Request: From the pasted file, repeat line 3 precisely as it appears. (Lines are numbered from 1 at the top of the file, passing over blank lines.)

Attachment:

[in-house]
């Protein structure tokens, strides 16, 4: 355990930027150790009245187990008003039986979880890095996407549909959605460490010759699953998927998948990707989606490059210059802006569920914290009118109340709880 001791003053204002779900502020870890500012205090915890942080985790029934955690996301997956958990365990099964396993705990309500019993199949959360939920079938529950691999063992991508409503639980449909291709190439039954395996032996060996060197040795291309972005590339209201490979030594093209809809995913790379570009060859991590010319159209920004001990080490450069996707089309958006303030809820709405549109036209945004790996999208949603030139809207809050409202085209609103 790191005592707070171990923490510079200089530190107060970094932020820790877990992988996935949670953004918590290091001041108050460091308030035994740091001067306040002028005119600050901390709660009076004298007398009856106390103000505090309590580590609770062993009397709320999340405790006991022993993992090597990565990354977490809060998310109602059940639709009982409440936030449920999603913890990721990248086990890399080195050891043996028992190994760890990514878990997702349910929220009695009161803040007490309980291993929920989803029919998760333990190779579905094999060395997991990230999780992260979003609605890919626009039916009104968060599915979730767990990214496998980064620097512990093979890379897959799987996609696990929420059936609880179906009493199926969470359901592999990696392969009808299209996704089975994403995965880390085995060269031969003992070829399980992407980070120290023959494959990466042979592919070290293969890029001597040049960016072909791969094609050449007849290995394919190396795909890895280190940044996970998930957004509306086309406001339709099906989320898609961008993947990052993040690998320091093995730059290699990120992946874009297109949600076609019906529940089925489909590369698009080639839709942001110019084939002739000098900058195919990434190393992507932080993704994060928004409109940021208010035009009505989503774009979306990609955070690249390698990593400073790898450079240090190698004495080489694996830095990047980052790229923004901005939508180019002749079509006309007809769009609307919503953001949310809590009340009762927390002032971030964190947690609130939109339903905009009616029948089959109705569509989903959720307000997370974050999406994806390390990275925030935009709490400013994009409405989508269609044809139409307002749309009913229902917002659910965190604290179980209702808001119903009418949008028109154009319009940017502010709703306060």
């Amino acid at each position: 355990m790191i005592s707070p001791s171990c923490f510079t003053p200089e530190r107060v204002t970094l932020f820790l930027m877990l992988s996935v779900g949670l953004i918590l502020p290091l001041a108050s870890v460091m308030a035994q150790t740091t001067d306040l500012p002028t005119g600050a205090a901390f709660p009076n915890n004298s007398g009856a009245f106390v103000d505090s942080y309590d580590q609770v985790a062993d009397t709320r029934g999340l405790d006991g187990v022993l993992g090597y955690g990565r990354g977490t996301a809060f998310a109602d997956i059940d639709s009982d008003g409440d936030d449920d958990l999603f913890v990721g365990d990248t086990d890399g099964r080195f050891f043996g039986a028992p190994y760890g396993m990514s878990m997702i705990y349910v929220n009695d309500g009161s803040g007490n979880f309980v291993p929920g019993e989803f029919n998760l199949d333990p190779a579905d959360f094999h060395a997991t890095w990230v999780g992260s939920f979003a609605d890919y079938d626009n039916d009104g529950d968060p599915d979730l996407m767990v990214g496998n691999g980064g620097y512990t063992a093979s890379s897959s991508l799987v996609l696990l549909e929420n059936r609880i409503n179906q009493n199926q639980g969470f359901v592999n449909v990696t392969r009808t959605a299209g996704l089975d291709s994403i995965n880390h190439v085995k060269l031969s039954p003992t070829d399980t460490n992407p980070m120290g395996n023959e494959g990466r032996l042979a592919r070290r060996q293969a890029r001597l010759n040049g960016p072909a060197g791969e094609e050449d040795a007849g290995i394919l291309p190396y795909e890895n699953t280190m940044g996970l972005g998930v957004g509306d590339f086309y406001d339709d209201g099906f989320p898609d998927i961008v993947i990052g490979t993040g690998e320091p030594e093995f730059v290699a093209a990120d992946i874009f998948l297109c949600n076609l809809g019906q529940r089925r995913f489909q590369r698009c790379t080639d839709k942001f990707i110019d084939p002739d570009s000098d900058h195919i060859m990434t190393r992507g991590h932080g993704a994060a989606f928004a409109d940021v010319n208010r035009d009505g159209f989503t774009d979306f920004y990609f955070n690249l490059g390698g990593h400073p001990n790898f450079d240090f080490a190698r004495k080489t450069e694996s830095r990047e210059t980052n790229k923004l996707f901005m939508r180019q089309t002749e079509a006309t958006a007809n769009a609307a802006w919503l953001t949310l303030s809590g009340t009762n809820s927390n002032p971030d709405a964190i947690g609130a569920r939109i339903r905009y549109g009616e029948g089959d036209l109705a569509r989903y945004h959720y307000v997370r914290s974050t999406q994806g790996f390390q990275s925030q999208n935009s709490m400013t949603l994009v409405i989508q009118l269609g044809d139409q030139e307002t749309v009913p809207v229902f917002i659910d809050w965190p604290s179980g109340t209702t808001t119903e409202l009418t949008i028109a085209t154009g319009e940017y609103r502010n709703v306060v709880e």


């Amino acid at each position: 355990m790191i005592s707070p001791s171990c923490f510079t003053p200089e530190r107060v204002t970094l932020f820790l930027m877990l992988s996935v779900g949670l953004i918590l502020p290091l001041a108050s870890v460091m308030a035994q150790t740091t001067d306040l500012p002028t005119g600050a205090a901390f709660p009076n915890n004298s007398g009856a009245f106390v103000d505090s942080y309590d580590q609770v985790a062993d009397t709320r029934g999340l405790d006991g187990v022993l993992g090597y955690g990565r990354g977490t996301a809060f998310a109602d997956i059940d639709s009982d008003g409440d936030d449920d958990l999603f913890v990721g365990d990248t086990d890399g099964r080195f050891f043996g039986a028992p190994y760890g396993m990514s878990m997702i705990y349910v929220n009695d309500g009161s803040g007490n979880f309980v291993p929920g019993e989803f029919n998760l199949d333990p190779a579905d959360f094999h060395a997991t890095w990230v999780g992260s939920f979003a609605d890919y079938d626009n039916d009104g529950d968060p599915d979730l996407m767990v990214g496998n691999g980064g620097y512990t063992a093979s890379s897959s991508l799987v996609l696990l549909e929420n059936r609880i409503n179906q009493n199926q639980g969470f359901v592999n449909v990696t392969r009808t959605a299209g996704l089975d291709s994403i995965n880390h190439v085995k060269l031969s039954p003992t070829d399980t460490n992407p980070m120290g395996n023959e494959g990466r032996l042979a592919r070290r060996q293969a890029r001597l010759n040049g960016p072909a060197g791969e094609e050449d040795a007849g290995i394919l291309p190396y795909e890895n699953t280190m940044g996970l972005g998930v957004g509306d590339f086309y406001d339709d209201g099906f989320p898609d998927i961008v993947i990052g490979t993040g690998e320091p030594e093995f730059v290699a093209a990120d992946i874009f998948l297109c949600n076609l809809g019906q529940r089925r995913f489909q590369r698009c790379t080639d839709k942001f990707i110019d084939p002739d570009s000098d900058h195919i060859m990434t190393r992507g991590h932080g993704a994060a989606f928004a409109d940021v010319n208010r035009d009505g159209f989503t774009d979306f920004y990609f955070n690249l490059g390698g990593h400073p001990n790898f450079d240090f080490a190698r004495k080489t450069e694996s830095r990047e210059t980052n790229k923004l996707f901005m939508r180019q089309t002749e079509a006309t958006a007809n769009a609307a802006w919503l953001t949310l303030s809590g009340t009762n809820s927390n002032p971030d709405a964190i947690g609130a569920r939109i339903r905009y549109g009616e029948g089959d036209l109705a569509r989903y945004h959720y307000v997370r914290s974050t999406q994806g790996f390390q990275s925030q999208n935009s709490m400013t949603l994009v409405i989508q009118l269609g044809d139409q030139e307002t749309v009913p809207v229902f917002i659910d809050w965190p604290s179980g109340t209702t808001t119903e409202l009418t949008i028109a085209t154009g319009e940017y609103r502010n709703v306060v709880e």